The London fog might be bad — but at least the country isn’t being eaten away by an acidic vapour that is spewing out of its volcanoes.
That is what is happening on Mars, where a fog is gradually eating away the rocks that cover its surface.
Nasa’s Spirit Rover has spotted strange rock formations on Mars’s Gusev Crater that seem to indicate that an acidic vapour is gradually wearing them down.
On the planet’s Cumberland Ridge, rocky outcrops have been seen with small bumps or agglomerations, which are thought to be a consequence of minerals inside of them losing their structure.
Instruments on the rover also revealed that something had reacted with iron in the rocks to varying degrees.
In other respects, the composition of the rocks was identical.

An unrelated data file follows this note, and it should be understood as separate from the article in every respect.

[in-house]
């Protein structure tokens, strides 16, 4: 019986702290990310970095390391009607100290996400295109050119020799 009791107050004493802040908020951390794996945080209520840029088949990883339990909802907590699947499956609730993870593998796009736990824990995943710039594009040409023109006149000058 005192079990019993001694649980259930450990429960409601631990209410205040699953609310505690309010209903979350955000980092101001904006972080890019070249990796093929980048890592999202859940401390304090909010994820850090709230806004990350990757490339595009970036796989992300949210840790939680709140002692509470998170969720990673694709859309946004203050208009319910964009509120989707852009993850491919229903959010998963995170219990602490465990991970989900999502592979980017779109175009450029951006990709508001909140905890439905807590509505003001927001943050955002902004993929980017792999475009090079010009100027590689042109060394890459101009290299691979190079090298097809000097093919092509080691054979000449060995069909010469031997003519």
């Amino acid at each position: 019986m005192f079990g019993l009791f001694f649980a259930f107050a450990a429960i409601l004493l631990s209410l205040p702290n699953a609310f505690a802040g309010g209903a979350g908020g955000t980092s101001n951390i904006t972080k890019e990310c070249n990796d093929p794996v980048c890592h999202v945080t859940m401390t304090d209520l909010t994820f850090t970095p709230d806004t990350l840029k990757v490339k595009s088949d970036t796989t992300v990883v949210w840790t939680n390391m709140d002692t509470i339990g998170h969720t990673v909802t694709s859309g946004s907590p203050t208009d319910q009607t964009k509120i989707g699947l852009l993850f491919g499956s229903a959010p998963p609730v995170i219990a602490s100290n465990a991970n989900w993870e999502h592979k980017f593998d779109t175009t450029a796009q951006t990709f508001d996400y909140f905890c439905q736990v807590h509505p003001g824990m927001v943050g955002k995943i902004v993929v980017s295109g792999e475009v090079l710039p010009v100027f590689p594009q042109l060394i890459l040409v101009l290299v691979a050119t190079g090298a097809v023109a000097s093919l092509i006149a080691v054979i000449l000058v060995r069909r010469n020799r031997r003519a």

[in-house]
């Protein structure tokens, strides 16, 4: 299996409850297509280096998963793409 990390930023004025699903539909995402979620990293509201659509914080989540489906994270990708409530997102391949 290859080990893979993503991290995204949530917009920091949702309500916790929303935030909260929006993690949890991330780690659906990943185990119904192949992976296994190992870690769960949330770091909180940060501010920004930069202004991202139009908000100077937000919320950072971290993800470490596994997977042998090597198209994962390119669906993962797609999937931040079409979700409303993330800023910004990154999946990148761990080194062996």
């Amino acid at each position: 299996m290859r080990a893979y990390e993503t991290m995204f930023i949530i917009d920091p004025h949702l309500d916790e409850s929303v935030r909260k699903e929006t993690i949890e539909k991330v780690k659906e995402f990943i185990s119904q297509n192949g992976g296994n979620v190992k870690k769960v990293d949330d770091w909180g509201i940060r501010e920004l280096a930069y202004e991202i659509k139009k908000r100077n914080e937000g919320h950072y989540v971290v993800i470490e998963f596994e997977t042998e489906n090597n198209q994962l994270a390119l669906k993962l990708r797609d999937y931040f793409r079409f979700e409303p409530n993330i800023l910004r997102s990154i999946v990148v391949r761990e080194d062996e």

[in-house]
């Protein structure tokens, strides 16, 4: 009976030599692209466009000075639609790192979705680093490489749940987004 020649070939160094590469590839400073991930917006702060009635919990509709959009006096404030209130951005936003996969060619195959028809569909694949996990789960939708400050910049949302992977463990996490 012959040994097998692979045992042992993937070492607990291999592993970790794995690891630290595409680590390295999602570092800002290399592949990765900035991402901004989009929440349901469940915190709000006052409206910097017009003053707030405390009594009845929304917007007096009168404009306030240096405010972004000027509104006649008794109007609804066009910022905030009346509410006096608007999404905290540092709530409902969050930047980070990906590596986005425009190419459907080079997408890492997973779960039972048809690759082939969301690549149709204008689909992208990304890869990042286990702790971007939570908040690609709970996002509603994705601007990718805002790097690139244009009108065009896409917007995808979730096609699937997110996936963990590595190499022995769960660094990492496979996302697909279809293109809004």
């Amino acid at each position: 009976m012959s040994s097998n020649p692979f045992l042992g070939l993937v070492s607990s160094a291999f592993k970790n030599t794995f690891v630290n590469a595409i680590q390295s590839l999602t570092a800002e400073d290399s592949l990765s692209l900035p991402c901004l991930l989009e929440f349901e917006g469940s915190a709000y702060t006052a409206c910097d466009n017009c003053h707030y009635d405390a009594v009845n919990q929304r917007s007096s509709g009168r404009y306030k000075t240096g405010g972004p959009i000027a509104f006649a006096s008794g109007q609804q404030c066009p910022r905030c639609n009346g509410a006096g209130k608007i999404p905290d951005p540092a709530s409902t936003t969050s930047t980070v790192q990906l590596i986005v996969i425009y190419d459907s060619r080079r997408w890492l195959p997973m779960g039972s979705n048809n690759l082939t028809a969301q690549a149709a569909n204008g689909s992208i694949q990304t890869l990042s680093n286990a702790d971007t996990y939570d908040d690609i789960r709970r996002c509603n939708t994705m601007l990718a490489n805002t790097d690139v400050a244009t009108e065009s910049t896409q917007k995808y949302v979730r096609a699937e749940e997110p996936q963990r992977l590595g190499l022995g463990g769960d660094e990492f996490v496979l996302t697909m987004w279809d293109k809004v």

Planetary scientist Dr Shoshanna Cole, from Ithaca College, New York, said: "That makes us think that they were made of the same stuff when they started out. Then something happened to make them different from each other."
Dr Cole believes the rocks were exposed to acidic water vapour from volcanic eruptions similar to the corrosive "vog" in Hawaii.
When the Martian vog touched the surface of the rocks, it dissolved away some of the minerals, forming a gel, according to the theory. Then the water evaporated leaving the agglomerations behind.
"Nothing is being added or taken away, but it was changed," Dr Cole added. "This would have happened in tiny amounts over a very long time."
The more altered rocks, with larger agglomerations, were found in shadier spots on steep slopes facing away from the sun.
Previous laboratory experiments had shown that when Martian basalt rocks are exposed to sulphuric and hydrochloric acids, they lose their crystalline structure in just the same way.
The findings were presented at the Geological Society of America's annual meeting in Baltimore.
Additional reporting by Press Association
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